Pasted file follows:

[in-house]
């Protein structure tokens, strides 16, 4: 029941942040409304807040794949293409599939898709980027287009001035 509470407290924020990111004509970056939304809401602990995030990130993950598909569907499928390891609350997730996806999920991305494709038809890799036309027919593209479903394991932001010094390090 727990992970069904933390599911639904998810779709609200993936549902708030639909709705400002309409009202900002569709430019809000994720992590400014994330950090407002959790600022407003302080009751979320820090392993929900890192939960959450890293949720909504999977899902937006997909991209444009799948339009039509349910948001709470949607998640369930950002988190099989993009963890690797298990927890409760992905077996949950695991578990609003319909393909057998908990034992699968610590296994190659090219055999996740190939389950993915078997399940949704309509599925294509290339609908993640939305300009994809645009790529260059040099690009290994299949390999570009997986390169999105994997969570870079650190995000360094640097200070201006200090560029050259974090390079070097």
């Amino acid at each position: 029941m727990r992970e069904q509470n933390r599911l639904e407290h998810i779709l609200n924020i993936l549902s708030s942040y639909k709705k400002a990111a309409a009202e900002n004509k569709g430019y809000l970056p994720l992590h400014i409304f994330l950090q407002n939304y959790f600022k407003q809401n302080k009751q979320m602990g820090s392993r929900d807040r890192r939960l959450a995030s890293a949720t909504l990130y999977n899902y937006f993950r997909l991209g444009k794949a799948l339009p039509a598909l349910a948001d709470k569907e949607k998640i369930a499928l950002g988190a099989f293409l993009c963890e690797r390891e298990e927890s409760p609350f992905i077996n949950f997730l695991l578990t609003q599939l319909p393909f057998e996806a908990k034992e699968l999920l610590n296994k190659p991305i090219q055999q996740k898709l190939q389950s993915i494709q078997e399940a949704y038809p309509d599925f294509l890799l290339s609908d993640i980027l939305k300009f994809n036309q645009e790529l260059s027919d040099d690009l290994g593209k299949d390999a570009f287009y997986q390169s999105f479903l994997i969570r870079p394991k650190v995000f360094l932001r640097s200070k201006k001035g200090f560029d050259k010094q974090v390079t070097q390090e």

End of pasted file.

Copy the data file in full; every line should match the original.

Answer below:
[in-house]
């Protein structure tokens, strides 16, 4: 029941942040409304807040794949293409599939898709980027287009001035 509470407290924020990111004509970056939304809401602990995030990130993950598909569907499928390891609350997730996806999920991305494709038809890799036309027919593209479903394991932001010094390090 727990992970069904933390599911639904998810779709609200993936549902708030639909709705400002309409009202900002569709430019809000994720992590400014994330950090407002959790600022407003302080009751979320820090392993929900890192939960959450890293949720909504999977899902937006997909991209444009799948339009039509349910948001709470949607998640369930950002988190099989993009963890690797298990927890409760992905077996949950695991578990609003319909393909057998908990034992699968610590296994190659090219055999996740190939389950993915078997399940949704309509599925294509290339609908993640939305300009994809645009790529260059040099690009290994299949390999570009997986390169999105994997969570870079650190995000360094640097200070201006200090560029050259974090390079070097």
């Amino acid at each position: 029941m727990r992970e069904q509470n933390r599911l639904e407290h998810i779709l609200n924020i993936l549902s708030s942040y639909k709705k400002a990111a309409a009202e900002n004509k569709g430019y809000l970056p994720l992590h400014i409304f994330l950090q407002n939304y959790f600022k407003q809401n302080k009751q979320m602990g820090s392993r929900d807040r890192r939960l959450a995030s890293a949720t909504l990130y999977n899902y937006f993950r997909l991209g444009k794949a799948l339009p039509a598909l349910a948001d709470k569907e949607k998640i369930a499928l950002g988190a099989f293409l993009c963890e690797r390891e298990e927890s409760p609350f992905i077996n949950f997730l695991l578990t609003q599939l319909p393909f057998e996806a908990k034992e699968l999920l610590n296994k190659p991305i090219q055999q996740k898709l190939q389950s993915i494709q078997e399940a949704y038809p309509d599925f294509l890799l290339s609908d993640i980027l939305k300009f994809n036309q645009e790529l260059s027919d040099d690009l290994g593209k299949d390999a570009f287009y997986q390169s999105f479903l994997i969570r870079p394991k650190v995000f360094l932001r640097s200070k201006k001035g200090f560029d050259k010094q974090v390079t070097q390090e």